Association of the canine guidance angle with maxillary and mandibular intercanine widths and anterior alignment relapse: Extraction vs nonextraction treatment.Am J Orthod Dentofacial Orthop. 2008 May; 133(5):669-80.AJ
Long-term stability is an important measure of the success of orthodontic treatment. Research in the 1970s suggested that premolar extraction treatment had poor stability over the long term. The purpose of this prospective follow-up study was to investigate changes in intercanine widths and the irregularity index during the postretention phase in patients treated with and without extractions. Associations between the maxillary canine guidance angle and the mandibular intercanine widths and the mandibular irregularity index were also examined.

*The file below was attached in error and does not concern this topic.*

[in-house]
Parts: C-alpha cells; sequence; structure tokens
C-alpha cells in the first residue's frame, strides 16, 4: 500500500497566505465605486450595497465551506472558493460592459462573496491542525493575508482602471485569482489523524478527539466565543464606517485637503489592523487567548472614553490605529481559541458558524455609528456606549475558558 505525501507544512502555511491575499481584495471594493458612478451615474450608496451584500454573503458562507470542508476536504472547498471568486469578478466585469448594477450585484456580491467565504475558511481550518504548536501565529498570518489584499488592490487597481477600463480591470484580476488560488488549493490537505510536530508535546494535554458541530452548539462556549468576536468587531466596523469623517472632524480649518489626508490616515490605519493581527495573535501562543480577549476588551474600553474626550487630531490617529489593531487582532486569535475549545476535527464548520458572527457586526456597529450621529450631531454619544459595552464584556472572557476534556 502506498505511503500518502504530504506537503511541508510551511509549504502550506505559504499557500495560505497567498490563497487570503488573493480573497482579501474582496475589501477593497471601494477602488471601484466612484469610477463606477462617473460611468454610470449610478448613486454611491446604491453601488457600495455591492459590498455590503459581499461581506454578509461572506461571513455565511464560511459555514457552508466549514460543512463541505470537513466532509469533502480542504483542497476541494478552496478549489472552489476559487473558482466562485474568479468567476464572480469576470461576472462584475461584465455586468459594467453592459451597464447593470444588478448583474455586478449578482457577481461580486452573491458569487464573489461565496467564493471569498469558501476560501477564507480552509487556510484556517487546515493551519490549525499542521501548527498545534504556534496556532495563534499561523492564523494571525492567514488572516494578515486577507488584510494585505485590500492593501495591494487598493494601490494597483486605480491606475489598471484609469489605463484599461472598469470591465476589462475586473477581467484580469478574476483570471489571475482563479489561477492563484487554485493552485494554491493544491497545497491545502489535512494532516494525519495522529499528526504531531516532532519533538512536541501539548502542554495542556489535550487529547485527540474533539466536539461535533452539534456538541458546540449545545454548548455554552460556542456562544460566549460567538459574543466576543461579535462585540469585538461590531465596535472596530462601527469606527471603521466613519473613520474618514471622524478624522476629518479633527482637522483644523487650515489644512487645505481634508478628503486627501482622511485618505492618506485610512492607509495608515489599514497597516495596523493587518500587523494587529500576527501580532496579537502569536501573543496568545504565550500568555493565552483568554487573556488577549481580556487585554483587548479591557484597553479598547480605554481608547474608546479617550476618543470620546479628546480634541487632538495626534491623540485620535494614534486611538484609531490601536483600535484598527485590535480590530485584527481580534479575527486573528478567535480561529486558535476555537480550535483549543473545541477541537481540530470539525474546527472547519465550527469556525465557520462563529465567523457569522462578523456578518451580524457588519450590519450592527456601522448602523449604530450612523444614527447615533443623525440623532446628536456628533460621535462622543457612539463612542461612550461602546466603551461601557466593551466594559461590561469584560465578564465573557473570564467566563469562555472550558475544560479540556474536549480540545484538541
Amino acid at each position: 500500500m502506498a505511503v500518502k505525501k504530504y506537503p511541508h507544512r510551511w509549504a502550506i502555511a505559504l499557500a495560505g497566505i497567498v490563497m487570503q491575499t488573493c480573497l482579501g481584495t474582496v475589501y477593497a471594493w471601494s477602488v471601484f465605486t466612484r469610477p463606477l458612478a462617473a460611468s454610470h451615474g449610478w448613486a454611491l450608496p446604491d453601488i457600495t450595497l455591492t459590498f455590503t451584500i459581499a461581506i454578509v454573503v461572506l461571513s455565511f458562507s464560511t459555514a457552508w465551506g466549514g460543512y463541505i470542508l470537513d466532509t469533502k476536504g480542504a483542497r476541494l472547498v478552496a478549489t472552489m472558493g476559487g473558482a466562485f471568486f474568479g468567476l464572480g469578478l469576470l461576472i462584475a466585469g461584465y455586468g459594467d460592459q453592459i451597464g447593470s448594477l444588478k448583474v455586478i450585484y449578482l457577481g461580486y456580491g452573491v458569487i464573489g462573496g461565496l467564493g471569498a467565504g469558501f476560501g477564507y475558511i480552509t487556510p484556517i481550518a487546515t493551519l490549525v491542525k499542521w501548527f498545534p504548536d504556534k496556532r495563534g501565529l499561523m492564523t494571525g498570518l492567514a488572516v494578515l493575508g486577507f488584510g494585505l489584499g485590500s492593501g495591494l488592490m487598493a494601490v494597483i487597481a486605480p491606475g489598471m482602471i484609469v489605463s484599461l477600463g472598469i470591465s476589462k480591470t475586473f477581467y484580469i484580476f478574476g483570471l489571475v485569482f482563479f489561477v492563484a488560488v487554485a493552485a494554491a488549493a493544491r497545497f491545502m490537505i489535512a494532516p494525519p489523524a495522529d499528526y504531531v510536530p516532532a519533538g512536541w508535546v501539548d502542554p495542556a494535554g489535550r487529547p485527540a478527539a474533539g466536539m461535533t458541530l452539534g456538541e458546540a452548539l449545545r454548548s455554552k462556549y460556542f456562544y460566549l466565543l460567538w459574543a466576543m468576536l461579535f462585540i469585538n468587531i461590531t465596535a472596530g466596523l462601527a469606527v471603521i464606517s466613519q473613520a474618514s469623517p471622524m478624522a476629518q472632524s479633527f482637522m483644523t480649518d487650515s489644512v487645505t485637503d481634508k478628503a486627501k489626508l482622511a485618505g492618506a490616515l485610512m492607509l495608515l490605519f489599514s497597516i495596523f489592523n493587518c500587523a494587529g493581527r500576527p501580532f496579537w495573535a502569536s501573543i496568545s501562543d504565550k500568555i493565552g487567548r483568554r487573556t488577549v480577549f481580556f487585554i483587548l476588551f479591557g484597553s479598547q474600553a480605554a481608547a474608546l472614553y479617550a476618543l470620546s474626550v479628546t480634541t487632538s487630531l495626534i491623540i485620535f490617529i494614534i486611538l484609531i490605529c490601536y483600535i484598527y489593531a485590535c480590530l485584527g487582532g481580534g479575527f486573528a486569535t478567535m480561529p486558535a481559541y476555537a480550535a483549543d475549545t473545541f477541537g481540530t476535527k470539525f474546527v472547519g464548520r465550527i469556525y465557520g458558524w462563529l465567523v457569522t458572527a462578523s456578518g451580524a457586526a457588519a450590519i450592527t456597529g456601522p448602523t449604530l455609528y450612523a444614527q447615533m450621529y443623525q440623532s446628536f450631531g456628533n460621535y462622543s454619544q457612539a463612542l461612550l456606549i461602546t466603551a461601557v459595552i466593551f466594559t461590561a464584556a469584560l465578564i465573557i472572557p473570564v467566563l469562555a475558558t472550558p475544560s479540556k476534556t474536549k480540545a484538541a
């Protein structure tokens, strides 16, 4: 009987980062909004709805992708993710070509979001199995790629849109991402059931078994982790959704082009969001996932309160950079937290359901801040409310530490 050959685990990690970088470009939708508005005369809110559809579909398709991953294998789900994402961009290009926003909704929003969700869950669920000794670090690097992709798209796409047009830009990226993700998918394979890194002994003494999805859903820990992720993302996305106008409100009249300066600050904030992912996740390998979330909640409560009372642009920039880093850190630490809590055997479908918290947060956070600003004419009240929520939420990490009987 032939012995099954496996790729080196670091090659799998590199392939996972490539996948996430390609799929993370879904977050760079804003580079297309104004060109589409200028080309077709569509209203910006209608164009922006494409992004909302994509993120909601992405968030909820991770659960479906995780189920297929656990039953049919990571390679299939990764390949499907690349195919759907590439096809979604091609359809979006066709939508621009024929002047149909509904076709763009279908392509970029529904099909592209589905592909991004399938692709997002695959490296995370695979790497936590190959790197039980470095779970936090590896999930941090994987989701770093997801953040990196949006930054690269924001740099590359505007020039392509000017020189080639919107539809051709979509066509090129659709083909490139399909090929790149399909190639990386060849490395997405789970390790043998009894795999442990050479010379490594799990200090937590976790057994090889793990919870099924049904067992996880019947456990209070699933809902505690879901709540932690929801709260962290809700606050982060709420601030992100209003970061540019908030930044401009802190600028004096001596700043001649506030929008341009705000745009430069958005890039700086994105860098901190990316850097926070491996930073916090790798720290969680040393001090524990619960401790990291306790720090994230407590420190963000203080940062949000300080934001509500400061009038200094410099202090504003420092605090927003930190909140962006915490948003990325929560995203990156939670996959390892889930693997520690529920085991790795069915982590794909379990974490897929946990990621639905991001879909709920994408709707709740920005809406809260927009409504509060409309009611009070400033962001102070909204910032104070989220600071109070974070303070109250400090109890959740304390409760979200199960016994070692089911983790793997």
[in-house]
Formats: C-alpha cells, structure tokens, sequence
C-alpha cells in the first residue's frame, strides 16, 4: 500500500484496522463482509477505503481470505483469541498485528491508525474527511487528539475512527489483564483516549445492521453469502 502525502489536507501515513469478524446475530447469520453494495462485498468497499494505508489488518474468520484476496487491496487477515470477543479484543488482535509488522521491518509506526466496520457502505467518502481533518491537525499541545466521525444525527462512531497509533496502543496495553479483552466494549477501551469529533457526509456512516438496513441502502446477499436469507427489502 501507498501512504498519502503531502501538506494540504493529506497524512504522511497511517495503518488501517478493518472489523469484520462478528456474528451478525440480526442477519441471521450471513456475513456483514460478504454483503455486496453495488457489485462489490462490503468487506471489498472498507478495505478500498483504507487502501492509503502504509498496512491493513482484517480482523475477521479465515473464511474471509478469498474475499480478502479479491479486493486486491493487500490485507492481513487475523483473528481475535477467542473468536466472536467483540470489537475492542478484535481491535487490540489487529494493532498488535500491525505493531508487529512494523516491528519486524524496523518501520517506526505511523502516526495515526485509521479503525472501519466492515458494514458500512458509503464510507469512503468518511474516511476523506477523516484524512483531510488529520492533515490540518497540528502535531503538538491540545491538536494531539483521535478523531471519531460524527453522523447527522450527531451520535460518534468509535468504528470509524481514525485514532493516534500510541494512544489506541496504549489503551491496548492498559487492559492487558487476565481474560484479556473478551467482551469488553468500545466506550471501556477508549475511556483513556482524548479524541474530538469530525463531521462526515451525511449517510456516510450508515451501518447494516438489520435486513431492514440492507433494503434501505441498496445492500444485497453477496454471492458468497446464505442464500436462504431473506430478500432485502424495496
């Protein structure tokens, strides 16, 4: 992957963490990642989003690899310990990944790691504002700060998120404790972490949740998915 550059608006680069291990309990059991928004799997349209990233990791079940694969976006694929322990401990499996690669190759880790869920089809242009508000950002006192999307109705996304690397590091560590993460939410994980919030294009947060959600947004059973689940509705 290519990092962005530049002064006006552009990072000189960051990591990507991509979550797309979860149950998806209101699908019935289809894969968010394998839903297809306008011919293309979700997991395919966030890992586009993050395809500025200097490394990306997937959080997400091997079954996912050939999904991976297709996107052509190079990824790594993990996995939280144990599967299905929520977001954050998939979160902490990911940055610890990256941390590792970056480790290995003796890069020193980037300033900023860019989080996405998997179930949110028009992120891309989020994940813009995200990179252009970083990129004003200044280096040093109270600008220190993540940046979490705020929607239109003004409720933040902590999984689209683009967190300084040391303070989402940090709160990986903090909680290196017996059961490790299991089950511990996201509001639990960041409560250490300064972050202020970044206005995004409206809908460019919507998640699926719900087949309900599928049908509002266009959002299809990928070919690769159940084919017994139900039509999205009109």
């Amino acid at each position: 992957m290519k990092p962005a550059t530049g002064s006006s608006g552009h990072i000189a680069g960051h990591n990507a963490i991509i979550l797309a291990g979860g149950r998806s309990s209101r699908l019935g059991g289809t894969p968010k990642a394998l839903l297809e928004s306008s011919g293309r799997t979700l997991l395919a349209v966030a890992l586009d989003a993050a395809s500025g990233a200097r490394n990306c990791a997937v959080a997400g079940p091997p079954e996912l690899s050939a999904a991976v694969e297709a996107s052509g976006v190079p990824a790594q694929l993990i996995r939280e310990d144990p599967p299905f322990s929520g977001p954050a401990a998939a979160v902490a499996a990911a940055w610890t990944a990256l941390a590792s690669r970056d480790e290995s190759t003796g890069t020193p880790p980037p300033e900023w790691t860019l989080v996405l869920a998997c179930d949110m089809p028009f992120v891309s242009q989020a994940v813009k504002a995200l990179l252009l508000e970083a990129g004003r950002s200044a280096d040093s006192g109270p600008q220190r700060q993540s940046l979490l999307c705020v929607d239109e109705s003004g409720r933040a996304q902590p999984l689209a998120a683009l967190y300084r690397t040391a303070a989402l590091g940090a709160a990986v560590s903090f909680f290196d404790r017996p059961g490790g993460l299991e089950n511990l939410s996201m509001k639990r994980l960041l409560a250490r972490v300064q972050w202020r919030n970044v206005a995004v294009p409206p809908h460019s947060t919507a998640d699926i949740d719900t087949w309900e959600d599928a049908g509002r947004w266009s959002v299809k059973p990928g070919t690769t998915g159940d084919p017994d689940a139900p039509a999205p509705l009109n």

Two groups of 30 patients each, with and without premolar extractions, were studied and the results compared. Records were taken at pretreatment, at bracket removal, at the end of retention, and out of retention. The times out of retention were 6.3 years for the nonextraction group and 6.5 years for the extraction group. Stone casts were mounted on an articulator with an anatomical facebow and a central wax record. The measurements were made with a 3-dimensional digitizer.
Maxillary and mandibular intercanine distances behaved differently. The mandibular intercanine distance showed a net decrease between pretreatment and follow-up, whereas the maxillary arch had a net increase. The maxillary canine guidance angle at the end of retention, measured to the axis-orbital plane, was highly associated with relapse of mandibular anterior alignment and change of the mandibular intercanine distance.
Methods are needed that consider the anatomical configuration of the teeth for bracket selection before treatment. Individualized brackets (torque) should then be coordinated with the guidance angle of the maxillary teeth.